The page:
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Genome Odyssey: A theatrical journey through scientific research

Spearheaded by SIB Swiss Institute of Bioinformatics' Group Leader Anna-Sapfo Malaspinas and in partnership with Group Leader Laurent Excoffier, Genome Odyssey is a theater play inspired by the scientists' recent paper in Nature on Australia’s peopling. It is inviting the public to a journey through our genome and origins.

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Latest Protein Spotlight: Seeking past shelter

Nothing can survive without the means to defend itself. If bacteria are unable to protect themselves from freezing temperatures, they perish. If we cannot fight off the flu virus, we pass away. If plants cannot ward off toxic fungi, they wilt and die. In fact, we all spend a lot of time shunning "stresses", of either biological (biotic) origin, or non-biological (abiotic) origin.

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Join us at ILMAC - 4-5 October, Lausanne

ILMAC, a leading Swiss fair for pharmaceuticals, chemicals and biotechnology is having its first event in Western Switzerland in October. SIB will be present to showcase its activities, with a special focus on its training offer for the private sector. Our booth will be hosted by BioAlps – the life science cluster of Western Switzerland – together with other institutional co-exhibitors and the event is expected to attract ca. 300 visitors a day.

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A thorough ‘catalogue’ of an aggressive type of childhood cancer

Improving cancer precision therapy requires a greater ability to identify and describe groups of patients who share the same molecular and clinical particularities. An SIB Swiss Institute of Bioinformatics group recently played a pivotal role in building the most thorough ‘catalogue’ of an aggressive type of childhood cancer – thus providing a basis for novel therapeutic treatments.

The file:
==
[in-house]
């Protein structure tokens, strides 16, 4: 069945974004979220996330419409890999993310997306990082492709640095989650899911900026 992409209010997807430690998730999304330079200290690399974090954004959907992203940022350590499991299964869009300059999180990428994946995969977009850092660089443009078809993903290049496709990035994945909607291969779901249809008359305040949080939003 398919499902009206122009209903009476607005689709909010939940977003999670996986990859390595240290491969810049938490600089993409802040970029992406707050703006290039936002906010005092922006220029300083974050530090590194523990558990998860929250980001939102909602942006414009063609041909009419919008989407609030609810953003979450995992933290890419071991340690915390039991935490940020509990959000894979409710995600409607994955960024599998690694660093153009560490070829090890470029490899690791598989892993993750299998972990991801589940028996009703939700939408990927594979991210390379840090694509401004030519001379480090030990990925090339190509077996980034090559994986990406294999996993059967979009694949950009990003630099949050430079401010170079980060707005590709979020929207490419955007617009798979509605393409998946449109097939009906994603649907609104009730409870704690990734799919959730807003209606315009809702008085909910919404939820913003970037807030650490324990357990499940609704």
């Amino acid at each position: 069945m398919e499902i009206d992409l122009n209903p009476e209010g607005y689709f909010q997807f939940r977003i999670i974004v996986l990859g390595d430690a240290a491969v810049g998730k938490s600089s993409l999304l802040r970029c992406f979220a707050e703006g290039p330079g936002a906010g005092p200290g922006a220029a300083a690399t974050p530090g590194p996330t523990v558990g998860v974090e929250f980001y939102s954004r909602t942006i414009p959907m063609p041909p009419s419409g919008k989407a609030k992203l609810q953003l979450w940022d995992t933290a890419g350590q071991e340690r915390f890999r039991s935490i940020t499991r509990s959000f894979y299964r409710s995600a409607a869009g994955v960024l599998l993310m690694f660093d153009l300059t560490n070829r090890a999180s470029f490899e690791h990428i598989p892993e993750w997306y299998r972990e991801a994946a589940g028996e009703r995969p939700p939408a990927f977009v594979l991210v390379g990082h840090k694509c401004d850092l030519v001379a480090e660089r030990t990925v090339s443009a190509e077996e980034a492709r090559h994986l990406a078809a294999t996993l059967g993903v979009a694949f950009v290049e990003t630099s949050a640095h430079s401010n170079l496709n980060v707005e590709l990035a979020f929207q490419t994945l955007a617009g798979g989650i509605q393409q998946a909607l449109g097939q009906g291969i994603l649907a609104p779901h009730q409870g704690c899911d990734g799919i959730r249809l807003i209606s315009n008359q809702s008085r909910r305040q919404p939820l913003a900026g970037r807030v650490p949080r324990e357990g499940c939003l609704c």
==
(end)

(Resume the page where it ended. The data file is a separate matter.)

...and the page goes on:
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A look back on the 13th edition of [BC]2

Last week, the 13th edition of the Basel Computational Biology Conference, co-organized by SIB Swiss Institute of Bioinformatics and the Biozentrum University of Basel, gathered over 500 participants from all over the globe. Among them, world-leading researchers as well as promising junior scientists – who returned home with prestigious awards.

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Harmful mutations and range expansion: computers got it right

Organisms that are expanding their spatial range suffer from a drastic decrease of fitness over time due to the accumulation of harmful mutations. A study led by a team of scientists from the SIB Swiss Institute of Bioinformatics and the University of Bern now provides the first experimental evidence of this theory. The article is published in Genetics and selected in the issue’s highlights.

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Latest Protein Spotlight: A taste of light

Light gave life a chance to be. Without it, our planet would not be inhabited by so many living beings of all shapes and sizes. Over time, animals, plants and all sorts of microorganisms have emerged and evolved using this source of photons in different ways. Like hosts of other creatures, we use light for vision so that we can discern individual entities that make up our environment, as well as movement within it.